"Breaking Bad" is putting "it all on the line" as the series approached its finale, according to writer George Mastras, leaving fans clamoring for an ending that is fitting of the award-winning AMC show.
"Breaking Bad" has seven more episodes to go before the finale but is already awash in premature post-mortems, according to the New York Times
, and the blogosphere is clogged with comments and speculation.
Fallout from the series "Dead Freight" episode sets the dramatic turns for the rest of the "Breaking Bad' season, Mastras told the Hollywood Reporter
. He said the death of Drew Sharp will permanently challenge the relationship between stars Bryan Cranston (as Walt), Aaron Paul (who plays Jesse) and Jonathan Banks (Mike) that will carry out to the show's conclusion.
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"I feel like they are some of the best episodes of the entire series," Mastras told The Hollywood Reporter. "There's the feeling that 'yeah we're really going to put it all on the line and we're going to go for it.' They were hard-fought, and we put a lot into breaking them. A lot of blood, sweat and tears went into figuring out the last eight."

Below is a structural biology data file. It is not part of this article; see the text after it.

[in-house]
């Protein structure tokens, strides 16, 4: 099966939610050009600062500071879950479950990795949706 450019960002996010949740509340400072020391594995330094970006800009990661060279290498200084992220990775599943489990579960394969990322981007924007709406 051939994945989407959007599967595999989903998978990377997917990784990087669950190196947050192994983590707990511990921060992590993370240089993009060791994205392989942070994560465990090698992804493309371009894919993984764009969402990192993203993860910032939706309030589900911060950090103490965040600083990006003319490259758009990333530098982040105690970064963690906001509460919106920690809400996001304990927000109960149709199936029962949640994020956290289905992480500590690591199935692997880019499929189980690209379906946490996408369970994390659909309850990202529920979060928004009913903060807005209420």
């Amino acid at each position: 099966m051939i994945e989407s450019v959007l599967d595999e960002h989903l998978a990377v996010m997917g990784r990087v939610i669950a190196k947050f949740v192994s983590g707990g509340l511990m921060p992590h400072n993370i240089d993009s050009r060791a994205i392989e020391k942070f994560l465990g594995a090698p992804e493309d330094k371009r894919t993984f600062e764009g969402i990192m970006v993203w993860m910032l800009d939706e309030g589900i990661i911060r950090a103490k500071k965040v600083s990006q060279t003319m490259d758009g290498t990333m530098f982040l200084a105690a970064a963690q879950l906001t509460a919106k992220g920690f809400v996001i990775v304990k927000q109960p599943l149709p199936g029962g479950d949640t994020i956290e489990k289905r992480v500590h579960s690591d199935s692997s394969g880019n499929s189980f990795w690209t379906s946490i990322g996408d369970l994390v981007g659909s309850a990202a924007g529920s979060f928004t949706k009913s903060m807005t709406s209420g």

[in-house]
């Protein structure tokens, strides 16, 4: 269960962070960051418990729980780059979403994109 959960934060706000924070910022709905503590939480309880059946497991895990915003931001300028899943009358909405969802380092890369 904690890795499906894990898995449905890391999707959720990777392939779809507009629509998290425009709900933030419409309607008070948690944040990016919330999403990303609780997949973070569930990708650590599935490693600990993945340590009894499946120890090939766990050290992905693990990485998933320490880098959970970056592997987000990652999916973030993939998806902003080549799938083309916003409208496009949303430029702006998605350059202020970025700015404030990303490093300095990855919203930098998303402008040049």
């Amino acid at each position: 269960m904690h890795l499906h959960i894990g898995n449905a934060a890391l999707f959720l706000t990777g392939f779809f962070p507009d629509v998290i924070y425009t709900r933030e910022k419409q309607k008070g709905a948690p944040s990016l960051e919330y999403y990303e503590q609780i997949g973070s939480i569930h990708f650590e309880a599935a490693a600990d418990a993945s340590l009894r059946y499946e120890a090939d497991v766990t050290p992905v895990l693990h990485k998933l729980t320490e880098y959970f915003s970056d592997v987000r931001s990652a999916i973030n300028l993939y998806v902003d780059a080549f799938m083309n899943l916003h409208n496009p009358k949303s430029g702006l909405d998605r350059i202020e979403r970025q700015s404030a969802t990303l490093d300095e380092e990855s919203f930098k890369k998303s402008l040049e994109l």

Mastras said that, in a way, the episode crystalizes where the characters are in the series and what they feel they must do next.
"People will remember it as the train episode, but to me the heist is serving this moment where everything comes apart," said Mastras. "It's really about serving this crucial moment, which was going to be so important to all of these characters — what happens next after an innocent bystander was killed?"
David Weigand, of SFGate.com
, said fans are interested in the seeing how things will end for Walt, the mild-manner high school chemistry teacher suffering from terminal cancer turned murderous meth kingpin. He said Walt's transformation has kept fans hanging on for five seasons.
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"In the beginning, Walter could justify turning to meth manufacture because he didn't think he had much time left and wanted to leave his family well protected after he was gone," Weigand wrote. "But even he cannot believe that convenient rationale anymore. So why does he keep doing it? In the larger sense, it's because Walter White's character has changed, and in order for him to become what he is now, there always had to be something inside him, a germ of dark desire, that the diagnosis of terminal cancer tapped into and began to nurture."
Rich Hedenfels, of the Akron Beacon Journal
, said the series will have a hard time topping Sunday's episode, which takes place after Walt's DEA agent brother-in-law discovers Walt's double life, but it will be fun watching the writer try.
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